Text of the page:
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Many of Finlin’s poems and lyrics cross back and forth between the earthly and the ethereal. Here is my favorite poem from The Seduction of Radha:

While In Prison

While in prison

On my pillow

In my orange jump suit

(there’s a reason the prisoner and the monk both wear orange)

I contemplate the hours and her face

In mine

Still doing time

I look for the key

To the lock

In the physical

Underneath the vulture screaming

marking my days on the bedpost

For what?

What would I do if I got out?

Talking to her behind the glass

I contemplate her body

Twisting in the loft

Of a barn

In the Midwest

In another life

this tornado of imagination loves itself

and loves love

and Venus’

mouth

in retrograde

waiting for the archer

to sling his arrow across the sky

only to penetrate

and flower as emotion

and a love that

is really just my own

incarcerated by itself

banging its love me cup

on the jail bars of life

only to discover

the key is in the lock


Another video from Jeff Finlin from his previous album, My Moby Dick, entitled “I Killed Myself Last Night”. Move past the disturbing title and discover a powerful metaphor for spiritual awakening – the killing of one’s former self. What remains is Love. Shot and directed by Jeramey Johnson, Stagwood Pictures. Find the song on Jeff Finlin’s previous album (2013), “My Moby Dick”.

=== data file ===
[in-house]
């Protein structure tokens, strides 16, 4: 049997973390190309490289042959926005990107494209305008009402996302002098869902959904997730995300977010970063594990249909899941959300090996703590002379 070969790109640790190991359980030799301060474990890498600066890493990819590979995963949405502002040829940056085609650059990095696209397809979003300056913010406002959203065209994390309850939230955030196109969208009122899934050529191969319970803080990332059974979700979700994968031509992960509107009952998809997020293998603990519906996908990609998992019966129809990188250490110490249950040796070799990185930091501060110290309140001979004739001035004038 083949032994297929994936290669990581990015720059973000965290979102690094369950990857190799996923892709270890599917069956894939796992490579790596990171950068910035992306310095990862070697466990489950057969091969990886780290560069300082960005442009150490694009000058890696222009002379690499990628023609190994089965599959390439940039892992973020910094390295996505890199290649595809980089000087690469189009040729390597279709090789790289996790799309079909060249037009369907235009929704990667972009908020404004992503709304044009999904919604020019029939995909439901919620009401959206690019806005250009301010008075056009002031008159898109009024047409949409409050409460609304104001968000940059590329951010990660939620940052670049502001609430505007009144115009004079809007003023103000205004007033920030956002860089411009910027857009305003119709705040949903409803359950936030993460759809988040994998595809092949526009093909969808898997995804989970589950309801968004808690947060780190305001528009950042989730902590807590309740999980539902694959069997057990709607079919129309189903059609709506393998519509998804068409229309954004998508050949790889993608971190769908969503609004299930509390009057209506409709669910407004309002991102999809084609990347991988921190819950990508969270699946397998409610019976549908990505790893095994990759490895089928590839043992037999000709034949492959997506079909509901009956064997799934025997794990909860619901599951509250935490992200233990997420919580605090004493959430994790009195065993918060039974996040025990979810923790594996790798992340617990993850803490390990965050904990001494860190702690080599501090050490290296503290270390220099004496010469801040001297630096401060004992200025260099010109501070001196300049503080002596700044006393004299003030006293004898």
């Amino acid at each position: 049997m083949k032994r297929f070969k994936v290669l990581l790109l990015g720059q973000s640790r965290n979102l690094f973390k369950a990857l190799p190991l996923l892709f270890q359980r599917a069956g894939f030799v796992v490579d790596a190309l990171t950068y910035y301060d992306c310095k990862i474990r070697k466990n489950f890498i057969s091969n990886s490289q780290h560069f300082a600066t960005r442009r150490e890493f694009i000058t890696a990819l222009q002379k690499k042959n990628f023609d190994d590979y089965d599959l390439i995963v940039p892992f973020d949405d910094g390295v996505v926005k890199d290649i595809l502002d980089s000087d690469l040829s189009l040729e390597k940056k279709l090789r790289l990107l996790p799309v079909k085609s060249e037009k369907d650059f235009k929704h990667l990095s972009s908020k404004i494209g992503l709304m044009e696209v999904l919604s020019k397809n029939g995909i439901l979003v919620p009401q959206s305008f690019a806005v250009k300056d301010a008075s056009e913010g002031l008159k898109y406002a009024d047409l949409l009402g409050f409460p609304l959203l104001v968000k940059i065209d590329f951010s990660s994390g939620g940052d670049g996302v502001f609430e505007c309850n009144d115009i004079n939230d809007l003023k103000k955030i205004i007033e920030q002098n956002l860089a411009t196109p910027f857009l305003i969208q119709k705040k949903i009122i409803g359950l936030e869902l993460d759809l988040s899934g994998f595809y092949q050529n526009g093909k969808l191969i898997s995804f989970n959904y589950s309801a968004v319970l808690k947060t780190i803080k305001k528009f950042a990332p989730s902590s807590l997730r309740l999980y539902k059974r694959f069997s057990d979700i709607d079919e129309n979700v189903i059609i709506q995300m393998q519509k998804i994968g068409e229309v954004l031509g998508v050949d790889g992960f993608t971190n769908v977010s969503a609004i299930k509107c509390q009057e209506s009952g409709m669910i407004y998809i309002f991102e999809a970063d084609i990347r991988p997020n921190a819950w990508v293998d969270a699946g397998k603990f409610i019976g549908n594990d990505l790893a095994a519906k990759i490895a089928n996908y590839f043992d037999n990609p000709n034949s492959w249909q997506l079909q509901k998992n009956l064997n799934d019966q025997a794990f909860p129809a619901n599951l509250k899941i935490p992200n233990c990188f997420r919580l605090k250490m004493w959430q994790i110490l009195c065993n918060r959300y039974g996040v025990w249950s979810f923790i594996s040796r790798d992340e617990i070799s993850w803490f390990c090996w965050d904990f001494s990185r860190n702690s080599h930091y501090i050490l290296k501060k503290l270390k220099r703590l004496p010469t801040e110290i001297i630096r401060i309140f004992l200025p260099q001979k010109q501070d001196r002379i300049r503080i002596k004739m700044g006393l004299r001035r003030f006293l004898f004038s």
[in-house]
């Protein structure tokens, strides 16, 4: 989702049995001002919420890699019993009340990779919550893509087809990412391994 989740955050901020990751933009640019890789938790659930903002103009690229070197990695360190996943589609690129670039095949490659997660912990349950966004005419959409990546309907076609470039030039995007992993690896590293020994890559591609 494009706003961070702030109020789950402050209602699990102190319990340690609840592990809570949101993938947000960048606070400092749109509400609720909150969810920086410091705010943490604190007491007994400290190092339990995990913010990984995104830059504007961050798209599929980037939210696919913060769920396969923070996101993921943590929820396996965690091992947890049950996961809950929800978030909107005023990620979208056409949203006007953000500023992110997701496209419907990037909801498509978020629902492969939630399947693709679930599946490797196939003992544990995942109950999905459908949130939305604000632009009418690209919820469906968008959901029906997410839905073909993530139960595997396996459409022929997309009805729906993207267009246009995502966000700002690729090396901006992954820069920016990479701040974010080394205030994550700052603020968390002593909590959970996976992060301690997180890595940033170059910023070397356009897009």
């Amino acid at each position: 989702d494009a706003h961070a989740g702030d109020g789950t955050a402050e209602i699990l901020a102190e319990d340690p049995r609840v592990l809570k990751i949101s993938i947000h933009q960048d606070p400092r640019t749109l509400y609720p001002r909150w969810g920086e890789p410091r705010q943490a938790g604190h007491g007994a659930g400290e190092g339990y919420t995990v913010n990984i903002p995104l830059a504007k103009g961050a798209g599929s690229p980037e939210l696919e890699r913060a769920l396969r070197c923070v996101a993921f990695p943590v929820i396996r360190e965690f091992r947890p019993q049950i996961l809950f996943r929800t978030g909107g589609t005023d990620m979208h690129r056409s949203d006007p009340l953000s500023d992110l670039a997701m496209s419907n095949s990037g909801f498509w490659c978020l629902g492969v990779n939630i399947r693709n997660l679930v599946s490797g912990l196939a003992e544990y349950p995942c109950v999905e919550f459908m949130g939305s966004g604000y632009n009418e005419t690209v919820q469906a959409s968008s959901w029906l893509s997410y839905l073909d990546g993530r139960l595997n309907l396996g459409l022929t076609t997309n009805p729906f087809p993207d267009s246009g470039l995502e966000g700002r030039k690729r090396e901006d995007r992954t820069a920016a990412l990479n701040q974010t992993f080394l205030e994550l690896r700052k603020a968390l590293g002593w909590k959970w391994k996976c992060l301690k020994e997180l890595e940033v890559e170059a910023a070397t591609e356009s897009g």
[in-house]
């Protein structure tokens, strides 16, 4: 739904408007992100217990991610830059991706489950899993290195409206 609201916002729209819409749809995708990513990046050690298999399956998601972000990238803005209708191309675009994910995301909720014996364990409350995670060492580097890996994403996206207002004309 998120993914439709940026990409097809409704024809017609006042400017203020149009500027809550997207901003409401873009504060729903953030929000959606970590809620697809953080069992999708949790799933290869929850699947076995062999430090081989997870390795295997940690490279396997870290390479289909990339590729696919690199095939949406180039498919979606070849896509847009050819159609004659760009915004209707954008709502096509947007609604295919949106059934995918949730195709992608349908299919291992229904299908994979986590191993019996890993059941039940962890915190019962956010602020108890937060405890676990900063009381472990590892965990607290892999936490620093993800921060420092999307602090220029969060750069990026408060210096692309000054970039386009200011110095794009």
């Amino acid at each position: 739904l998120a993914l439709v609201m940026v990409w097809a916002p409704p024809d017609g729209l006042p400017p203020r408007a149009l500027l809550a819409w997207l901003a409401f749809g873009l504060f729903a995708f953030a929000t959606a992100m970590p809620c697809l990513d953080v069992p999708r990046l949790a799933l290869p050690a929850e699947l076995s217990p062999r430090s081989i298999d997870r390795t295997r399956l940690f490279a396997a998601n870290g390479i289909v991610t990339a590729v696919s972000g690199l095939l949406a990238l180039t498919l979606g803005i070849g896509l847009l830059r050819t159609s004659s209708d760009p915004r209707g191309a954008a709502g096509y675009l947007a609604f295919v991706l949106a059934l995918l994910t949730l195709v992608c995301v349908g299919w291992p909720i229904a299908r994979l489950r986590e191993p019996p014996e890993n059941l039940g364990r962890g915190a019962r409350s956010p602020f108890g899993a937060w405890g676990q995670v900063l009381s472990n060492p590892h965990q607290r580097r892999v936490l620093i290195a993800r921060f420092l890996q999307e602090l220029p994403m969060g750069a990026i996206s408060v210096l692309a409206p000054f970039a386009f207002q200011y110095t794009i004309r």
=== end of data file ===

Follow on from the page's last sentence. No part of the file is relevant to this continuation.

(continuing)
Support the independent artists who venture to your city and play in small clubs and venues. Support quality music.

 

 

 

 

 

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August 30, 2016 Posted by | 2016, Jeff Finlin | , , , , , , , , , , | Leave a comment

The Believers Play Oak Harbor Music Festival Sept 3, 2016

The Believers, featuring Craig Aspen and Cynthia Frazzini, are playing Oak Harbor Music Festival this Saturday, September 3 at 7pm. Originally from Seattle, they currently reside in Nashville and are coming back this week for the festival. They’ll join the rest of the original band, including: Dan Tyack, Stevie Adamek, and Garey Shelton.

The free, three-day festival begins Friday, September 2. The motto of the festival: “Inspire Our Community With The Power of Music”. Thirty bands of various genres are scheduled to play, and all ages are welcome. Food, beer, and arts and crafts booths will be available, too.

I’m looking forward to seeing The Believers play with a full band. Aspen and Frazzini played a beautiful set in Fremont in 2014 at private club. Check the review of that wonderful night here and see another video from The Believers: https://aplscruf.wordpress.com/2014/11/02/dusty-45s-and-the-believers-at-a-private-club-in-fremont-wa/